Sina Accused of Inaccurate Claims as Proxy Fight Heats Up

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  • Aristeia Capital fires back at company in shareholder letter
  • Investor nominating two for Sina board at Nov. 3 meeting

Aristeia Capital said Sina Corp. has made “inaccurate and misleading” claims about its proxy campaign and accused the Chinese internet company of xenophobia for rejecting two board nominees.

“We are deeply disappointed that many of our constructive ideas and suggestions to maximize shareholder value at Sina have been disingenuously distorted by the company,” Aristeia partner Robert Lynch wrote to Sina shareholders Thursday in a letter obtained by Bloomberg. Sina owns a controlling stake in the Chinese Twitter-like service Weibo Corp.

Aristeia said last month that it had acquired a 4.2 percent interest in Sina and will nominate two board candidates at the company’s Nov. 3 annual general meeting. Aristeia contends Sina needs outside voices to address what the activist investor calls poor corporate governance and the gap between its share price and the valuation of its underlying assets.

Sina’s letter to shareholders earlier this week was further proof of its unwillingness to engage productively with shareholders, Lynch alleged in Aristeia’s letter.

“It is quite telling that despite all of Sina’s misleading commentary, it has not offered any specific rebuttal of our criticisms of its corporate governance weaknesses,” Lynch wrote. “This simply underscores the dire need to improve governance practices at Sina.”

A representative for Sina declined to comment.

‘Deep Understanding’

Aristeia says its nominees would help break the company’s insular culture and unlock value at Sina, which it says trades at a $6 billion discount to its net assets. The investor notes that the company’s 46 percent stake in Weibo alone is worth more than Sina’s total market value. It’s urging Sina to explore options for all or some of that stake, as well as other ways to unlock value.

In its letter to shareholders Tuesday, Sina said its nominees for the board have the necessary experience to navigate the complicated Chinese market. The Beijing-based firm argued Aristeia was looking for “financial engineering maneuvers” that would introduce substantial risk. It also said ownership regulations in China and other negative tax issues would hamper many of the suggestions put forth by Aristeia to unlock value, and that the investment firm’s nominees lacked experience.

Aristeia countered that both nominees, Tom Manning and Brett Krause, have extensive experience in Asia including a “deep understanding” of Chinese culture, its markets and the technology industry in particular.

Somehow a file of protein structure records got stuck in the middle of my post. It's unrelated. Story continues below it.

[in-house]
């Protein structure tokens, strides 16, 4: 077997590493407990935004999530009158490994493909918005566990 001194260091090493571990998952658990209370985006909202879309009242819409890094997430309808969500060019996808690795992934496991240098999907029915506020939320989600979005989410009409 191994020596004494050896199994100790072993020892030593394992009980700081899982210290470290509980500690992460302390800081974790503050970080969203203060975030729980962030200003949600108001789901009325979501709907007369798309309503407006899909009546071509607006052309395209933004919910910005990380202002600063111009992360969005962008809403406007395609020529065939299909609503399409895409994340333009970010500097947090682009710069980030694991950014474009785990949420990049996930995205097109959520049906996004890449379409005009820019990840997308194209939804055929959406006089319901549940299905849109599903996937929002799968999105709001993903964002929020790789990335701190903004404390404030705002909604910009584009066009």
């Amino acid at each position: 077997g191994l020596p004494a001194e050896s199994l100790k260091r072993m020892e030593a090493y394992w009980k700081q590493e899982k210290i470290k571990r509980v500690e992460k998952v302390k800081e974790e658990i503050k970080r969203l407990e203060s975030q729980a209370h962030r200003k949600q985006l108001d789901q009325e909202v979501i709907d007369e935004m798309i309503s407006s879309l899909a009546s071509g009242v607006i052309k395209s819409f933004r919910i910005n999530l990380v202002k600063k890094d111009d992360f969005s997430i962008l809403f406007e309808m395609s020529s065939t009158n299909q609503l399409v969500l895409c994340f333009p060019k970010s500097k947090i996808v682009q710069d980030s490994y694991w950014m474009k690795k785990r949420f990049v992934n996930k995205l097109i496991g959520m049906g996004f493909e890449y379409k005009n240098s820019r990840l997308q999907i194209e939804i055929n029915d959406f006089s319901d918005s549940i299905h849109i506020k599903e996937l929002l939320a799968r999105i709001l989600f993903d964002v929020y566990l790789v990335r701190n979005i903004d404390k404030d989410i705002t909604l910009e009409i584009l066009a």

“Sina’s attempts to characterize Aristeia’s nominees as lacking understanding of the Chinese market smack of xenophobia and are inconsistent with the necessary values of a U.S.-listed company,” Lynch wrote.

Bank of America analyst Eddie Leung, without speculating on the outcome of the proxy fight, said it could be a positive development for Sina.

“The recent debate on the valuation gap between Sina and Weibo might also provide an extra driver for Sina to improve its non-Weibo businesses,” he said in a note to clients.

Tax Consequences

Leung took issue with Sina’s suggestion that the distribution of Weibo shares would have overly negative tax implications for investors.

“Our suggested distribution is identical to Sina’s previous actions –- it would have the same exact tax consequences as the Weibo distributions that the company has voluntarily enacted twice in the past -- and in which U.S. investors participated,” he said.

Sina is Aristeia’s first proxy fight. The investment firm, based in Greenwich, Connecticut, took the rare step of targeting a major Chinese company after several months of trying to engage it in discussions. 

Aristeia was founded in 1997 by Lynch, Anthony Frascella and Kevin Toner. In addition to its founders, William Techar is also a senior partner at the firm. Its investors include pension plans, endowments, foundations and other institutions and private clients. Aristeia invests in public and private companies across a wide variety of sectors and securities and typically works constructively with companies to maximize returns for shareholders.

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